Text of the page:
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  • It is his hands I remember most. Large and gentle with long fingers, graceful and naturally at home on the keyboard of his piano, an old upright bought used when he was in his twenties and moved every time he did-- from Berlin, Pennsylvania to Tucson, Arizona and then to Van Nuys,California where he spent his final days struggling with respiratory disease. He was tall and lanky and quite handsome when he was young but he never married, though he had a few flings and one great love. That one great love miraculously reappeared in his life as it was drawing to to a close and made those last days bittersweet and love filled. And that is another beautiful story all its own.

    He was an artist, a creative, through and through. He loved music and was a completely self taught pianist. Some of my fondest childhood memories involve a gathering of family around Uncle Ronnie's piano where he would play classical pieces, Broadway tunes, and improvise the most wonderful melodies. He composed beautiful lullabies for each of his great nieces and nephews when they were born.

    He loved books and had hundreds of them. A voracious reader, he inspired a love of reading in us. We never had need to go to the library for summer reading, we just borrowed from Uncle Ronnie's vast collection and he was always eager to make a good suggestion. He had the classics-- leather bound with gold edged pages, science fiction, modern novels, biographies, Book-of-the-Month Club favorites and all manner of non-fiction books. When he became advanced in years he sent all of his nieces and nephews a list of his most precious leather bound books and asked us all to pick our favorite five. As I recall, there were no conflicts and we were each later sent the five we had chosen. In our box came an extra tome for my Iranian husband, the Rubaiyat by Omar Khayyam. Opening the box my eyes filled with tears, for the generosity and the thoughtfulness of the gift to be sure, but also just at the smell of the beloved books, the feel of the leather, the crinkling of the pages as they turned. Three of my five were books of poetry, a passion I shared with my uncle.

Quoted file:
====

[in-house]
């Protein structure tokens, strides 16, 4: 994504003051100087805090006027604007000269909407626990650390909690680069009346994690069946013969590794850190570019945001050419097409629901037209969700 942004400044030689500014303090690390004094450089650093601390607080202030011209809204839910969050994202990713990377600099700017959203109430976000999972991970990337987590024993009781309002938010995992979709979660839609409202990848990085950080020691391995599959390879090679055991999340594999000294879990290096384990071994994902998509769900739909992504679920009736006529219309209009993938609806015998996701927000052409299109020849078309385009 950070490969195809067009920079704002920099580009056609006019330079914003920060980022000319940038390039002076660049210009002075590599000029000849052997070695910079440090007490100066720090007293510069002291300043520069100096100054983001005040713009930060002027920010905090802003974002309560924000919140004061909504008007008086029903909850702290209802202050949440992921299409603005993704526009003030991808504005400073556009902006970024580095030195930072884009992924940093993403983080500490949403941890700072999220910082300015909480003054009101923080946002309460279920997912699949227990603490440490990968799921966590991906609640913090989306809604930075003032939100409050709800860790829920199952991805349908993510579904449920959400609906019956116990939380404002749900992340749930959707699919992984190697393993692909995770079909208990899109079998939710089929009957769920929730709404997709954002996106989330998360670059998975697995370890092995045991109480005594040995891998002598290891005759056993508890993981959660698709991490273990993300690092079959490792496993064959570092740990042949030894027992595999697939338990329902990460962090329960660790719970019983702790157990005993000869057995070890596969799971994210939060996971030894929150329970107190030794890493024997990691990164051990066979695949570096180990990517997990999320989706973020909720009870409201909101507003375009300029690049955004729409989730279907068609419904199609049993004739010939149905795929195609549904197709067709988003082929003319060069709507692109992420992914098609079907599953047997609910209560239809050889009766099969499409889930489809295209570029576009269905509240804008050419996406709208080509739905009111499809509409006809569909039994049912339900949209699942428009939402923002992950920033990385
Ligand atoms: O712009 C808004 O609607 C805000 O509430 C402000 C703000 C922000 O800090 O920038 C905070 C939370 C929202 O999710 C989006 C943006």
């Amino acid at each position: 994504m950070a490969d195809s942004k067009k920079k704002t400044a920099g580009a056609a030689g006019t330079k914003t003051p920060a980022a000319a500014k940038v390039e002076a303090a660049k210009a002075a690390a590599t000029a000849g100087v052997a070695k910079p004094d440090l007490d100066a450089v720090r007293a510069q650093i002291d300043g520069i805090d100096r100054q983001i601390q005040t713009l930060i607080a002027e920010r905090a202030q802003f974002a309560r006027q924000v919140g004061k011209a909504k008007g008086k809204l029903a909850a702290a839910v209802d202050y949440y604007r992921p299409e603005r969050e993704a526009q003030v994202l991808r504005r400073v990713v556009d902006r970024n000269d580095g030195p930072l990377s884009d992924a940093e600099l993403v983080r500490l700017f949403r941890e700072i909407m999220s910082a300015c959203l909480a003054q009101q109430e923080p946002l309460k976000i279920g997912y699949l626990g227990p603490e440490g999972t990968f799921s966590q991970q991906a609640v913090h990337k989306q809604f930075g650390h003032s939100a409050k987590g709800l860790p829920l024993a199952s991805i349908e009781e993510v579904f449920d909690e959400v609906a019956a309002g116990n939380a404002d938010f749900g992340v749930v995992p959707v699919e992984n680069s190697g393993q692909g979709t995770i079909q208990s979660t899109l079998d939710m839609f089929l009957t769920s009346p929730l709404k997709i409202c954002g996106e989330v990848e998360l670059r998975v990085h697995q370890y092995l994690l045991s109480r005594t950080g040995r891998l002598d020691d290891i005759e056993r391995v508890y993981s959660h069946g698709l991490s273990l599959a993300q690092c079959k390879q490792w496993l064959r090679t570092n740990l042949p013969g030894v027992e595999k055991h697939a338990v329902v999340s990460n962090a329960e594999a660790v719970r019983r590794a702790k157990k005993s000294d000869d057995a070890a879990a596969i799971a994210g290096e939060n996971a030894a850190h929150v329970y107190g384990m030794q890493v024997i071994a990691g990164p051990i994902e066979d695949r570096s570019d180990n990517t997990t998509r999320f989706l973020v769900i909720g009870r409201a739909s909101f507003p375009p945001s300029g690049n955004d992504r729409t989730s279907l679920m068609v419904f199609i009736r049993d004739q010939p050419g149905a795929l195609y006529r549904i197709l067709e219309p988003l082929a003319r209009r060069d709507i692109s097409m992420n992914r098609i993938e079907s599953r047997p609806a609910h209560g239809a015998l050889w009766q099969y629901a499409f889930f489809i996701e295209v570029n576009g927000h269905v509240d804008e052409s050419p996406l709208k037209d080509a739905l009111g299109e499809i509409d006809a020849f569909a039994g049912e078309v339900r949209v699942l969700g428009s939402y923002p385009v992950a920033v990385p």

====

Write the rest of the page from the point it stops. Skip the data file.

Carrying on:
Even though he wrote poetry all his life, my Uncle Ronnie was never published. He was in such awe of the masters -- Longfellow, John Greenleaf Whittier, John Donne, Carl Sandburg, Robert Frost and the like that I believe he felt his poetry somehow unworthy of publication and never submitted anything. Determined to change that, I compiled and edited a small book of his poetry in 2007, Winter's End. It was my final gift to him as he died six months later.

    My favorite of these poems I will share with you here. It was one he wrote in 1970 for my grandmother and is sweetly evocative of her younger days in the rolling farm country of Somerset County, Pennsylvania.

    Small Bells Walking

    Down from the meadows the small bells are talking.
    I have not heard them since I was a child;
    Here I will linger to see the cows walking
    Out of the sunset, full-uddered and mild.

    Bells and sweet clover, and watch-winding crickets,
    Jerseys and Guernseys with ripe plums for eyes;
    Square chimes now ringing the chapels in thickets,
    Bring back the days that were lovely-- and wise.

    I have heard bells in the thundering tower,
    Clangorous steeple, the vast muffled dome;
    Heart is my ear in this evening hour,
    Hearing small carols on cows coming home.

    Photo: Jennifer Halasi
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